It is then, certainly a deception that those €10bn will heal the illness of south Eurozone countries.

the sting Milestones

Featured Stings

Can we feed everyone without unleashing disaster? Read on

These campaigners want to give a quarter of the UK back to nature

How to build a more resilient and inclusive global system

Stopping antimicrobial resistance would cost just USD 2 per person a year

China Unlimited: an exclusive interview with the former Ambassador of Hungary to China

Healthcare workers’ safety: a forgotten necessity

Understanding the ‘second brain’ in your gut

5 things to know about the exploding world of pro gaming

First EU-wide protection for whistle-blowers agreed

The EU has to prove it can remain one piece

These 8 countries have perfect scores for women’s rights at work

International Women’s Day: Where does she belong?

Africa-Europe Alliance: European Commission committed to a sustainable African agri-food sector

4 things ISPs can do to reduce the impact of cybercrime

Trump ‘used’ G20 to side with Putin and split climate and trade packs

State aid: Commission opens in-depth investigation into arbitration award in favour of Antin to be paid by Spain

Vile act of torture prohibited ‘under all circumstances’, UN chief affirms on International Day to support victims

3 ways to ensure the internet’s future is creative, collaborative and fair

This lethal fungus is threatening to wipe out the world’s bananas

EU food watchdog: more transparency, better risk prevention

New rules on drivers’ working conditions and fair competition in road transport

Help African farmers cope with climate change threats, UN food agency urges

Why cybersecurity matters more than ever during the coronavirus pandemic

Europe eyes to replace US as China’s prime foreign partner

3 ways to make technologies more inclusive for people with disabilities

Confidence in the COVID-19 vaccine grows in UK and US, but global concerns about side effects are on the rise

Preventing and resolving conflicts must form ‘backbone’ of collective efforts – UN chief

UPDATED: Thousands flee fighting around Libyan capital as Guterres condemns escalation, urges ‘immediate halt’ to all military operations

How emerging markets will shape Africa in 2020

5 factors driving the Chinese lawtech boom

This tool shows you which cities will flood as ice sheets melt

High-tech or ‘high-touch’: UK survey gives clues to the jobs of the future

Security Council urges ‘maximum restraint’ around Gulf region as Iran and United States trade diplomatic blows in New York

EU Parliament says ‘no’ to austerity budget

ISIS fighters fleeing Mosul for Syria can topple Assad. Why did the US now decide to uproot them from Iraq?

China and China-EU Relations in the New Era

5 things you might not know about forests – but should

More hiring freedom can reduce teacher shortages in disadvantaged areas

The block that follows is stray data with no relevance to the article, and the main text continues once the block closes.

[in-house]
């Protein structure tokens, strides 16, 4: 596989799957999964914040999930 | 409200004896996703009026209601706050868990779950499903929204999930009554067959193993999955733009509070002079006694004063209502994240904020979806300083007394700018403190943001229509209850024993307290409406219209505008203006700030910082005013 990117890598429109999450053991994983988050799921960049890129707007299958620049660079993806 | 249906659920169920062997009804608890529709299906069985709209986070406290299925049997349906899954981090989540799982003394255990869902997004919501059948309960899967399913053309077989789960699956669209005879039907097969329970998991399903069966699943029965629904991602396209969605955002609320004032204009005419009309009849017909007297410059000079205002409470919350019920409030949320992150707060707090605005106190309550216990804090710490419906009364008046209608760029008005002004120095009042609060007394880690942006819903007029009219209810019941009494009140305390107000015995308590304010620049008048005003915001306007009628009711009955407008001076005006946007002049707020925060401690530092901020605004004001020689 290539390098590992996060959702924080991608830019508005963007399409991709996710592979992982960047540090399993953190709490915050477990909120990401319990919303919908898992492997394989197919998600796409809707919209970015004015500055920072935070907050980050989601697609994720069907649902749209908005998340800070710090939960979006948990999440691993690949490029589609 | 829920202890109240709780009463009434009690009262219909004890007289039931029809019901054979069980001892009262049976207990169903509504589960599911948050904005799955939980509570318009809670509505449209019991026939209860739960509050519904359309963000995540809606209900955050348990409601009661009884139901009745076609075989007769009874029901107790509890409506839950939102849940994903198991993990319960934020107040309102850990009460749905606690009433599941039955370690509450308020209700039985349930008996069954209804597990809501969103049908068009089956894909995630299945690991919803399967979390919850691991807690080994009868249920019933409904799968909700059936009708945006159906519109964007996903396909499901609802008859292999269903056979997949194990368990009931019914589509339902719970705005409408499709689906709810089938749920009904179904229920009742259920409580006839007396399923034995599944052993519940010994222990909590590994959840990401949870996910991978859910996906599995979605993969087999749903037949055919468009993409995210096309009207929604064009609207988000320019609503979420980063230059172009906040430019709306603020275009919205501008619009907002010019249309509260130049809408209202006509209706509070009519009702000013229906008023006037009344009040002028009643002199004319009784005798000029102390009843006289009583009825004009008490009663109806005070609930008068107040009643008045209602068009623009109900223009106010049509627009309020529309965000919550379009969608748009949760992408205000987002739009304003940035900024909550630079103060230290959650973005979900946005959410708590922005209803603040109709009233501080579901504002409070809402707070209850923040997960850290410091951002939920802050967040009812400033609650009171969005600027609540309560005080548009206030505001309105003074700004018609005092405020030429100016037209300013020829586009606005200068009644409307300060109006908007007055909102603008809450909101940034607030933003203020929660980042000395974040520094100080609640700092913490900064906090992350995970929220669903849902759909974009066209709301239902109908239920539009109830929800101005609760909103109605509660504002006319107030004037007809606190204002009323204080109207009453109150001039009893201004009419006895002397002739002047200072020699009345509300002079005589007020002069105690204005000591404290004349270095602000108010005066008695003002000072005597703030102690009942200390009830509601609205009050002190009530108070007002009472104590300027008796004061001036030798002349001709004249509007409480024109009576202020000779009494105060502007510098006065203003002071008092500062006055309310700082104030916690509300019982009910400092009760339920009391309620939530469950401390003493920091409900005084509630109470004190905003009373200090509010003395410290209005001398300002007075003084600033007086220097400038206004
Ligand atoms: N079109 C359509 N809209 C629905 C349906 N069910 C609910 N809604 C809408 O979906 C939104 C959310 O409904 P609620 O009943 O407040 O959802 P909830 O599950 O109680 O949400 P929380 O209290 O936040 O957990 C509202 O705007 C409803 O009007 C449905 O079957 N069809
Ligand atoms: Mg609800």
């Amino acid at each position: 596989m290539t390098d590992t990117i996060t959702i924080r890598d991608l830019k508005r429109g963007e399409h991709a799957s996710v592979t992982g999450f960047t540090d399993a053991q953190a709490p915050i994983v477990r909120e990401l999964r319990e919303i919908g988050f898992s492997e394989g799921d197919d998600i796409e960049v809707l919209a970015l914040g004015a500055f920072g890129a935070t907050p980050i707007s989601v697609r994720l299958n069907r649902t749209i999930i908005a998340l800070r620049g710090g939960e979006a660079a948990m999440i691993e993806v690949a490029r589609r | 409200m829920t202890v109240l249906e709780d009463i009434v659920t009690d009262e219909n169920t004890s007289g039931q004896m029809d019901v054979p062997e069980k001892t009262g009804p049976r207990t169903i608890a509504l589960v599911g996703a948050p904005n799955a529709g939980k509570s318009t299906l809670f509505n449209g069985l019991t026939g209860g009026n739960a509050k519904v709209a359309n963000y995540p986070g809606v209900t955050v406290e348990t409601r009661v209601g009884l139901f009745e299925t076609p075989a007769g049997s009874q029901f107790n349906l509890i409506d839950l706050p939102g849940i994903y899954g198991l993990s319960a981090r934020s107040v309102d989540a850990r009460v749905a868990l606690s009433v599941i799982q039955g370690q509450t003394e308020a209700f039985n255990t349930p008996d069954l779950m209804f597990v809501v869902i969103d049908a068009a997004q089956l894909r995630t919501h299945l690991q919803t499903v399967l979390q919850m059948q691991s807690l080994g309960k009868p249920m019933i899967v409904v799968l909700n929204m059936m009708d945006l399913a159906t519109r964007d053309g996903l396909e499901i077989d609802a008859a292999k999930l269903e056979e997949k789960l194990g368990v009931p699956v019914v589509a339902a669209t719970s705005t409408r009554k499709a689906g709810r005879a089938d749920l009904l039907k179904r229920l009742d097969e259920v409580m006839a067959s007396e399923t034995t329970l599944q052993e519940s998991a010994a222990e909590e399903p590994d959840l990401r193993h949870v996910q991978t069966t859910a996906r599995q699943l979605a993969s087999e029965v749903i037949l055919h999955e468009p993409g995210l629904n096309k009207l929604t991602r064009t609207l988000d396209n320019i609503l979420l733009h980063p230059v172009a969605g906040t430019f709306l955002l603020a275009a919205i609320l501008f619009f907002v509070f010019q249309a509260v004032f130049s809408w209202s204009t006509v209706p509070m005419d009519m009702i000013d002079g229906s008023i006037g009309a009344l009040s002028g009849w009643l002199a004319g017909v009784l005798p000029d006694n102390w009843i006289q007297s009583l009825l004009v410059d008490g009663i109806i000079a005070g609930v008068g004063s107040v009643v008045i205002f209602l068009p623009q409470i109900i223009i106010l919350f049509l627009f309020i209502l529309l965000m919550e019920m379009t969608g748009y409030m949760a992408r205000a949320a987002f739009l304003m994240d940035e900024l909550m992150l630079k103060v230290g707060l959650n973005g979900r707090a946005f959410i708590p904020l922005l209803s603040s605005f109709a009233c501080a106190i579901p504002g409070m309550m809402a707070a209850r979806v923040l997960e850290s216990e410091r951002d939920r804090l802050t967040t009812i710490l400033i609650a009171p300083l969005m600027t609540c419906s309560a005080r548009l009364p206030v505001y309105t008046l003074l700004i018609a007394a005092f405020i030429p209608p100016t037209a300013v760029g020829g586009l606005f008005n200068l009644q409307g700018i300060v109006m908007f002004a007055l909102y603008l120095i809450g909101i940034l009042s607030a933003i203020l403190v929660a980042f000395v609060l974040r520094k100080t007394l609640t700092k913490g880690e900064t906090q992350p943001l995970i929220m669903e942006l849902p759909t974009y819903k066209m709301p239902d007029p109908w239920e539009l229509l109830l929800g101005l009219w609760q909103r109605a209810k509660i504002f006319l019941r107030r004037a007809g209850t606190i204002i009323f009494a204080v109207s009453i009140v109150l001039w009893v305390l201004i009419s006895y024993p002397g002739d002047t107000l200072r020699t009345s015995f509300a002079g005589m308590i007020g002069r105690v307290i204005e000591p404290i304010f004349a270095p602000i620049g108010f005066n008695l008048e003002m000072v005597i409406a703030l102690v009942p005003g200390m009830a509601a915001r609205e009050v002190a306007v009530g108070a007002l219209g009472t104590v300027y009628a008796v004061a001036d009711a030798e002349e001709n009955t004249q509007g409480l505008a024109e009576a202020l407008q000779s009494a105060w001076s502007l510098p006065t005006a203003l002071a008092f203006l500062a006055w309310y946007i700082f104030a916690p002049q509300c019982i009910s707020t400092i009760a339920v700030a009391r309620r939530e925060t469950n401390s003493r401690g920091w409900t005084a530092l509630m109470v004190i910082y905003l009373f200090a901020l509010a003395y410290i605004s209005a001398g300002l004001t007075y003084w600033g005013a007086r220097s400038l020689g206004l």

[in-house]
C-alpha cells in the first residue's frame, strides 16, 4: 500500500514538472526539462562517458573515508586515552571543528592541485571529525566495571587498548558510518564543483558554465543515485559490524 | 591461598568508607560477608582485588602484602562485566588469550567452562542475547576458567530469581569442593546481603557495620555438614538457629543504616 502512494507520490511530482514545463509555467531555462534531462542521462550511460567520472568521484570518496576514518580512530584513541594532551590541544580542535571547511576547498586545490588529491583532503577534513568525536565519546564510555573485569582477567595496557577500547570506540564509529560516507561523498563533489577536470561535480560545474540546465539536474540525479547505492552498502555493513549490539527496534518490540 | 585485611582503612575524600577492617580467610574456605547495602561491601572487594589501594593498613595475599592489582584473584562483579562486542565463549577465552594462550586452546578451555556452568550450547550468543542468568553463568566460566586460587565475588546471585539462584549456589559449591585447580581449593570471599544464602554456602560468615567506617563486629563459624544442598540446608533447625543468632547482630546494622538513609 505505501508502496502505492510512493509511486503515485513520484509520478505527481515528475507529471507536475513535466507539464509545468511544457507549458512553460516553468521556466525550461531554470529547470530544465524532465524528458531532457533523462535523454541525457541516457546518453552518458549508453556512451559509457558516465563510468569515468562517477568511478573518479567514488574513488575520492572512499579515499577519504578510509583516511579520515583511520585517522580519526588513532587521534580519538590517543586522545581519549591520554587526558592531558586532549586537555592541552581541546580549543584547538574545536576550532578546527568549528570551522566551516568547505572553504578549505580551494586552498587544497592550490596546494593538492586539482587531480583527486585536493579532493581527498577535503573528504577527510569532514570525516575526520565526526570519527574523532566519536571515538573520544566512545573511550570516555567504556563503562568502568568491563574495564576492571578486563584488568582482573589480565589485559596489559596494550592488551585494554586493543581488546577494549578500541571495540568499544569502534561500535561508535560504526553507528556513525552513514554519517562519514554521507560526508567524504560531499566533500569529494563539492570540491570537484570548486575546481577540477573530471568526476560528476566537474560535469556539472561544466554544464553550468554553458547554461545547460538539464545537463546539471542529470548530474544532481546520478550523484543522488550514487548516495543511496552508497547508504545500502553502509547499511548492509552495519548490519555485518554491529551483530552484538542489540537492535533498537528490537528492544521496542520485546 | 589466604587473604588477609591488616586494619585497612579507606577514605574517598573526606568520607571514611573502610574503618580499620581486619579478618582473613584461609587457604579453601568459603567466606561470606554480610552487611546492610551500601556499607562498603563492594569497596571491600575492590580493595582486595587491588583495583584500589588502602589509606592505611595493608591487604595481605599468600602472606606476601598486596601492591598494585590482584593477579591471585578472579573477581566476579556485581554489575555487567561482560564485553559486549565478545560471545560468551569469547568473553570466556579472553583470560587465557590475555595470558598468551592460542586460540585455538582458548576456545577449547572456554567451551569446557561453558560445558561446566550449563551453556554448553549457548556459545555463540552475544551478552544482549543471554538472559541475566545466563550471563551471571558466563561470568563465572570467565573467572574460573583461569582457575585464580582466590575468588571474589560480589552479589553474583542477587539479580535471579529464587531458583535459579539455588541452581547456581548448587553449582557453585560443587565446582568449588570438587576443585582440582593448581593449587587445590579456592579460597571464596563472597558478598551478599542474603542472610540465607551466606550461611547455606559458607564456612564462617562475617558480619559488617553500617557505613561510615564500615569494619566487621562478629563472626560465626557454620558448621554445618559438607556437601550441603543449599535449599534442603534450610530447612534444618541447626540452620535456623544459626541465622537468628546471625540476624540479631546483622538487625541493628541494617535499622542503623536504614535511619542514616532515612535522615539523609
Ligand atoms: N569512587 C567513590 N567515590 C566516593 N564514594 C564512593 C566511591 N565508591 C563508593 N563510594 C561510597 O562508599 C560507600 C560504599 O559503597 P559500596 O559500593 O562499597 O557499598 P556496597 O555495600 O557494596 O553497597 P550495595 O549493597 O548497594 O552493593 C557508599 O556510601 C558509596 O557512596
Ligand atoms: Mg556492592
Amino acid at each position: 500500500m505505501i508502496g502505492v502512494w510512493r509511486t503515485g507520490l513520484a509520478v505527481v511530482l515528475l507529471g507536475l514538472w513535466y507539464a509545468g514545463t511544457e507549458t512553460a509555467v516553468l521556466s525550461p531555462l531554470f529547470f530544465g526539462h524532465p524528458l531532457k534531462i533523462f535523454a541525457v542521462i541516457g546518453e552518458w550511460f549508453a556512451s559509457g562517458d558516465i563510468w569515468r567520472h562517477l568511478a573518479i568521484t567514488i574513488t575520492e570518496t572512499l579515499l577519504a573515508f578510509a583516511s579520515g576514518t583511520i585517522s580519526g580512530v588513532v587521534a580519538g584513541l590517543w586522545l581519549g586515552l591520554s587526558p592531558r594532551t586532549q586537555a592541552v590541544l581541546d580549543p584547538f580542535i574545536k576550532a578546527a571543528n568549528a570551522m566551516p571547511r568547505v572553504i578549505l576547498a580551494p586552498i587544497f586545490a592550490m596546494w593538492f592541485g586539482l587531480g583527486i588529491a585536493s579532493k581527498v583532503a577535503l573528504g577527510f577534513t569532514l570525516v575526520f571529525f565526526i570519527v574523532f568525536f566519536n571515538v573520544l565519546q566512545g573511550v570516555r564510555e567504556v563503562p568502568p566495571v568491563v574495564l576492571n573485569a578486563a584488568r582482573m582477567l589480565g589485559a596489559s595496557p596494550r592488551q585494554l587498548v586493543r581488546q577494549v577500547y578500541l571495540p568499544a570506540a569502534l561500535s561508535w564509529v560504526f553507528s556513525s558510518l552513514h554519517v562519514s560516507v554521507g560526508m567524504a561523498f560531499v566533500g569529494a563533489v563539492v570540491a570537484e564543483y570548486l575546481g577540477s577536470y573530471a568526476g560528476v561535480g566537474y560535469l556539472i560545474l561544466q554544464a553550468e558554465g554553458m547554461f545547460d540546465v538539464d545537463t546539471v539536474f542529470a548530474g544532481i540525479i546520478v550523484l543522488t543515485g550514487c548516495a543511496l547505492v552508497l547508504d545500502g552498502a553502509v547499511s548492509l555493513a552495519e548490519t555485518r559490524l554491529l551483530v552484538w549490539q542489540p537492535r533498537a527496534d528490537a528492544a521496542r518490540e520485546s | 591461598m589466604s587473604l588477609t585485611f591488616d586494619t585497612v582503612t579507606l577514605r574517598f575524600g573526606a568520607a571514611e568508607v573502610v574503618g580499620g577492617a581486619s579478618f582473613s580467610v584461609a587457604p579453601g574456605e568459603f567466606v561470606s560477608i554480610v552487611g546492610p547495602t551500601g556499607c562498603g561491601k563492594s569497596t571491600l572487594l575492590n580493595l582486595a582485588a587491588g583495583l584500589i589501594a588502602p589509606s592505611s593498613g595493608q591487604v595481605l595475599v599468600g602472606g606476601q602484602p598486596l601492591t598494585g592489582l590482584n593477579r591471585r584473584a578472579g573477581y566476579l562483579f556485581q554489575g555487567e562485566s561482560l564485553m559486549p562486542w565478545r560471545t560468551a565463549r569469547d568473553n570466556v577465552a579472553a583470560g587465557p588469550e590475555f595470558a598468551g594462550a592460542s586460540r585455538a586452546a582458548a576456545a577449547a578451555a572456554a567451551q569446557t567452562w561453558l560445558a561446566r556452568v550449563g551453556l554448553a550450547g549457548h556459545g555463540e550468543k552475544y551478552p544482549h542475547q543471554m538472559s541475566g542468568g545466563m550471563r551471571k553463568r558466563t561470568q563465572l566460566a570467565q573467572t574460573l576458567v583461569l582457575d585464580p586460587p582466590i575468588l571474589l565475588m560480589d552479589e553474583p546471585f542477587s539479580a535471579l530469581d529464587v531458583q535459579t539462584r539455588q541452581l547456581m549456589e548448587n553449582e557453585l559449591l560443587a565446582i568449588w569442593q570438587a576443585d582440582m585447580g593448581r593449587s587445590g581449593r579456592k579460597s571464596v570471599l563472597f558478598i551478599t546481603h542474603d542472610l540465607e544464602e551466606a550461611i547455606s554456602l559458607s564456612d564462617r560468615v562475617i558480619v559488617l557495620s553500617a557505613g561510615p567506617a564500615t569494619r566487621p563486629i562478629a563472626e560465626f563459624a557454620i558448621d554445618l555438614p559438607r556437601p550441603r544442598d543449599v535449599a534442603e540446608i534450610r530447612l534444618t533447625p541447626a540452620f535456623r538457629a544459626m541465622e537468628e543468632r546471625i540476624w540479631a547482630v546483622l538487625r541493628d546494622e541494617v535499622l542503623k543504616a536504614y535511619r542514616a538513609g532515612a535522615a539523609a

When it comes to envirotech adoption, NGOs can lead us out of the woods

‘Extinction crisis’ pushes countries to agree stronger protection for global wildlife

Why we need both science and humanities for a Fourth Industrial Revolution education

The digital transformation is a skills and education opportunity for all. Companies must use it

European Commission increases support for the EU’s beekeeping sector

Building a Climate-Resilient Future – A new EU Strategy on Adaptation to Climate Change

The UK option: An overarching alternative for the whole Brexit options

‘The time for action is now’ senior UN peacekeeping official says, urging support for regional force combating Sahel terrorism

Mediterranean migrant drownings should spur greater action by European countries, urge UN agencies

Carbon levy on EU imports needed to raise global climate ambition

Iran: women hunger strikers entitled to medical care, UN rights experts urge

It is now the era to evolve mutually as the bacteria do

COVID-19: Revised rules to encourage banks to lend to companies and households

Fashion’s hot new trend: clothes you don’t need to wash (very often)

Stronger partnerships with post-conflict countries needed to ensure ‘path towards durable peace’: UN chief

Republic of Korea President proposes DMZ as future ‘peace and cooperation district’ on Peninsula

Women’s work faces the greatest risk of automation, says new research

May led Britain to chaos, now looks for way out with unpredictable DUP

We must rethink and repurpose cybersecurity for the COVID-19 era

EU-Turkey relations: EU considers imposing sanctions while Turkey keeps violating Cyprus’ sovereignty

National parks give a $6 trillion boost to mental health worldwide

Here’s how data can shine a light on financial crime

Will Eurozone be able to repay its debts? Is a bubble forming there?

Eight years in, Syria still embroiled in conflict ‘that no longer sparks outrage’, Security Council hears

Difficulties of vaccination against COVID-19

Services are the hidden side of the US-China trade war

More Stings?

Speak your Mind Here

Fill in your details below or click an icon to log in:

WordPress.com Logo

You are commenting using your WordPress.com account. Log Out /  Change )

Google photo

You are commenting using your Google account. Log Out /  Change )

Twitter picture

You are commenting using your Twitter account. Log Out /  Change )

Facebook photo

You are commenting using your Facebook account. Log Out /  Change )

Connecting to %s